March 24, 2015 Dennis B

Universal, Not Racial: Kendrick Lamar’s To Pimp A Butterfly Review


Welcome to Kendrick Lamar’s latest album, To Pimp A Butterfly.
An installment living in a world of its own—with heavy jazz-influenced, live instrumentation—where a black man deals with love, depression, grief and the curses of fame. Somehow, to some listeners—out of everything this project contains—there is nothing more interesting than the fact Kendrick Lamar is an African-American who tackles topics pertaining to his skin color throughout a few songs. Making it seem as if TPAB is a black-themed effort.
(Somebody even wrote a piece on how to “approach the overwhelming blackness” of it. Pathetic, right?)

Although the album starts with the now-infamous Boris Gardner sample and carries multiple black culture references as a nod to his roots — what Kendrick raps about during TPAB is essentially universal. Be it the embodiment of how corporates view entertainers (Wesley’s Theory, second verse), self-doubt (u), intellectual growth (Momma), worship (For Sale?), or an incentive to live a blissful life (Alright, i). These subjects are all equally relatable to those who experience them, whether in Compton or beyond. It’s this worldwide approach the majority are incognizant of.

“Alls my life I had to fight. Hard times like: “God!” Bad trips like: “God!” Nazareth, I’m fucked up. Homie you fucked up, but if God got us then we gon’ be alright”

Kosovo went to war in 1999. 16 years later, the country suffered from an exodus. Imagine Alright’s chorus being every Kosovan’s anthem, as they try to pull through years of relentless political/cultural tension. Hearing Pharrell tell you everything’ll work out, does vitalize optimism. And Kendrick knows that by addressing a specific demographic (people similar to whom he grew up around) he can also stimulate audiences across the globe. It’s the most effective way to please both sides, because—regardless of what some of them may say—we (people from 3rd world countries) know we share few of the same current day obstacles with black people.

Taking a break from TPAB’s global strategy, its religious aspects should also be well noted. Mainly exhibited through “lucifer’s” presence (Lucy), Kendrick sheds light at how being of great renown spawns confrontations with evil, oftentimes causing loss of faith. Despite never claiming to have agreed upon “a deal with the devil,” K.Dot is quite forthright about the possibilities of him being ‘excluded’ from Heaven due to the oblivious demeanor towards his own beliefs, on the simultaneously cringeworthy & intriguing storyteller: How Much A Dollar Cost. A cut where Kendrick Lamar encounters a beggar and refuses to give him a dollar, yet finds it difficult to part ways as a result of the beggar’s stare; who later on reveals himself as God, denying Kendrick a place in Heaven.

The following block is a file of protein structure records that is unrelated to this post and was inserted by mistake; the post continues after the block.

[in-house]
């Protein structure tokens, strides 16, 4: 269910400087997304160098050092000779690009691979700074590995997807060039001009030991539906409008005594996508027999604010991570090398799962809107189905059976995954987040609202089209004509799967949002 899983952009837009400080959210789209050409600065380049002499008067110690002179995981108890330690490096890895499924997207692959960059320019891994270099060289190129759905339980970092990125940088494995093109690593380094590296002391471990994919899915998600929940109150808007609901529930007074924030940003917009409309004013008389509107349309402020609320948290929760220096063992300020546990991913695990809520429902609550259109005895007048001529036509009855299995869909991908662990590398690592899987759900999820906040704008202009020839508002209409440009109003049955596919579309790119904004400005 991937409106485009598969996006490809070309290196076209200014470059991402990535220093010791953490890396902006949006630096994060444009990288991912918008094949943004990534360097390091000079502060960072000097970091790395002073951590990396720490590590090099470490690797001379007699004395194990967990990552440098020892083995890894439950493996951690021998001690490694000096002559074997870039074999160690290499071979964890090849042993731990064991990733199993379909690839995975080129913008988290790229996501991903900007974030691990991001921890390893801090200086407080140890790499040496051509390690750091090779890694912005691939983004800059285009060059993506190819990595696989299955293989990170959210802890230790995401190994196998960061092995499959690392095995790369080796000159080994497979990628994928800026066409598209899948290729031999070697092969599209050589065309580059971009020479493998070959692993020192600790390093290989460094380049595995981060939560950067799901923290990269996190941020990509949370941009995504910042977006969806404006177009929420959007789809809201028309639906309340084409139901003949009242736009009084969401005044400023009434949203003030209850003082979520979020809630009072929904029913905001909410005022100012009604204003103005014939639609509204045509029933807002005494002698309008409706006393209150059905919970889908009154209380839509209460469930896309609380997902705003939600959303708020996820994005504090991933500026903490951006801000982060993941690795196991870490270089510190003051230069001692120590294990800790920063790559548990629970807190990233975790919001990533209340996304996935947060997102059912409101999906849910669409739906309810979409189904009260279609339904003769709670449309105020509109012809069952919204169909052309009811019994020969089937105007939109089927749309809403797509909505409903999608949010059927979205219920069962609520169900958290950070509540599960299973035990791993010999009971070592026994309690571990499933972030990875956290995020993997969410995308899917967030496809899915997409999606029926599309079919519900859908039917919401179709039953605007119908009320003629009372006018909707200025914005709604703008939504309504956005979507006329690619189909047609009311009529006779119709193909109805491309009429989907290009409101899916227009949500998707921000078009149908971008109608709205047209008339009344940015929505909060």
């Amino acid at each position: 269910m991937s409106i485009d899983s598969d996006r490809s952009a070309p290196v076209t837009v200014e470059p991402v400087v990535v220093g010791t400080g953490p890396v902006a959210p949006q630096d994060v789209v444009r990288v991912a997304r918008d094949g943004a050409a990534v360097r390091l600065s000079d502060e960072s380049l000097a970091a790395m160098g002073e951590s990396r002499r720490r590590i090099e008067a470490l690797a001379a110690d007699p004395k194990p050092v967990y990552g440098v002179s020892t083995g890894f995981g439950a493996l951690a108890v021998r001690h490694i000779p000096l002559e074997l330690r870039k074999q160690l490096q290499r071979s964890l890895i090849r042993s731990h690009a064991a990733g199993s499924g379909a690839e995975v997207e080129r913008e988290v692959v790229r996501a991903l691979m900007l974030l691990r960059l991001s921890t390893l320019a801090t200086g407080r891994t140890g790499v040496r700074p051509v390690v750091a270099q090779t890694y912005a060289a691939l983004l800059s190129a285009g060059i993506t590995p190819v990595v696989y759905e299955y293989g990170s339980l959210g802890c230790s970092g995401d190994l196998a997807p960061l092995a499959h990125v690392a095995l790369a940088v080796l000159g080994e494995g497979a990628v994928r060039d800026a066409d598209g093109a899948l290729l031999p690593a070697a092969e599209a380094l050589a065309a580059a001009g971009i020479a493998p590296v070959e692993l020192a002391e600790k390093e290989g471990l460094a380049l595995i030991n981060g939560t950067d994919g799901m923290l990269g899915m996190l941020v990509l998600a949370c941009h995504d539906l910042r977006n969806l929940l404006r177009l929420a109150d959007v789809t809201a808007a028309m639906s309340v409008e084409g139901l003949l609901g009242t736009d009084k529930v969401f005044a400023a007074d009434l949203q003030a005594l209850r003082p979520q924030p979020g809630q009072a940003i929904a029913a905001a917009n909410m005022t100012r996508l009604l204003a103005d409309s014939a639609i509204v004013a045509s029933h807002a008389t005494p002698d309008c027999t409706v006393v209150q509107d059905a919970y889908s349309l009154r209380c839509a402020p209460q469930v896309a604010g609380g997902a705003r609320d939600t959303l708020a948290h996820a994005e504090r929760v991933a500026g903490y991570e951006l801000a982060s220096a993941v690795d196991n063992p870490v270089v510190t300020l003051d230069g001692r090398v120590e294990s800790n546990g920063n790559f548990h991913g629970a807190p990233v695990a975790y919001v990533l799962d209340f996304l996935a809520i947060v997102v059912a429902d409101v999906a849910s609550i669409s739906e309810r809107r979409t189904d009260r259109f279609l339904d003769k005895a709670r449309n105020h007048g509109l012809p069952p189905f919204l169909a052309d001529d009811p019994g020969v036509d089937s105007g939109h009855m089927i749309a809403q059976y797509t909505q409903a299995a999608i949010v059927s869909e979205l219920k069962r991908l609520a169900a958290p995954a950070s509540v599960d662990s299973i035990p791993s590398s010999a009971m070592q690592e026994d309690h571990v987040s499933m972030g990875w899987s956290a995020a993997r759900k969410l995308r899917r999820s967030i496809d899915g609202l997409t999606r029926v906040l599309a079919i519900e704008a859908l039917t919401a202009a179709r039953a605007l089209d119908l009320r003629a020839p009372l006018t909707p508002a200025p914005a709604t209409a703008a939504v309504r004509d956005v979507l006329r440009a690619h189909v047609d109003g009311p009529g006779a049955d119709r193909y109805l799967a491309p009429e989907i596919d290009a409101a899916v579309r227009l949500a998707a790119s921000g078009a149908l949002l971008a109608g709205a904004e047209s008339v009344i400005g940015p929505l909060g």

“…and I’ll tell you just how much a dollar cost: The price of having a spot in Heaven. Embrace your loss. I am God”

Never forgetting his place in hip hop, Lamar uses Hood Politics & You Ain’t Gotta Lie as a chance to speak directly at the rap industry. Respectfully, Hood Politics also revolves around neighborhood talk, but the third verse includes a powerful jab to critics who complain about lack of lyrics in rap — as well as him assertively rapping “I’m the only one next to Snoop who can push the button, had the Coast on standby.” Then there’s the aforementioned You Ain’t Gotta Lie, where—with a serene flow—he mocks those who forcedly attempt to fit in, right before singing “You ain’t gotta lie to kick it… You ain’t gotta try so hard.”

“Critics wanna mention that they miss when hip hop was rapping. Motherfucker if you did, then Killer Mike’d be platinum”

When it comes to not trying too hard to fit in, Kendrick is the right one to take advice from. Considering he’s not afraid to stand out at all. And To Pimp A Butterfly’s instrumental selection proves that. In times of chest-thumping 808s and computerized drums, K.Dot went with brass and guitars. The live jazz-driven instrumentation with funkadelic melodies and soulful vibes are a gift and a curse. It portrays Kendrick Lamar’s fearless character to take a risk/experiment, but plenty of casual listeners use it as a reason to increase TPAB’s value, stating that it’s groundbreaking. Yes, beats are the main factor to Butterfly’s preciousness and the reason this album is the most substantial in his discography, but there is nothing new about rapping over jazz. (see: A Tribe Called Quest, De La Soul)

Since a bulk of the inspiration for the instrumentals is drawn from the years TDE’s own grew up — TPAB’s compositions are also a huge excuse for those who want to enlist it as “black.” See it as if good kid, m.A.A.d city was Kendrick Lamar’s story, whereas To Pimp A Butterfly is Kendrick Lamar. Religious, lustful, contradicting, momentarily manic — this album possesses human qualities. That’s why labeling TPAB is so effortless, yet a true blunder. Truth is, he passionately espouses his race while displaying sincere insight on life with hopes of helping civilization as a whole, so they know how to deal with a variety of struggles.
Ruling it out as a racial type does injustice to To Pimp A Butterfly’s significance, and Kendrick’s proficiency.


Written by Dennis B.

Tagged: , , ,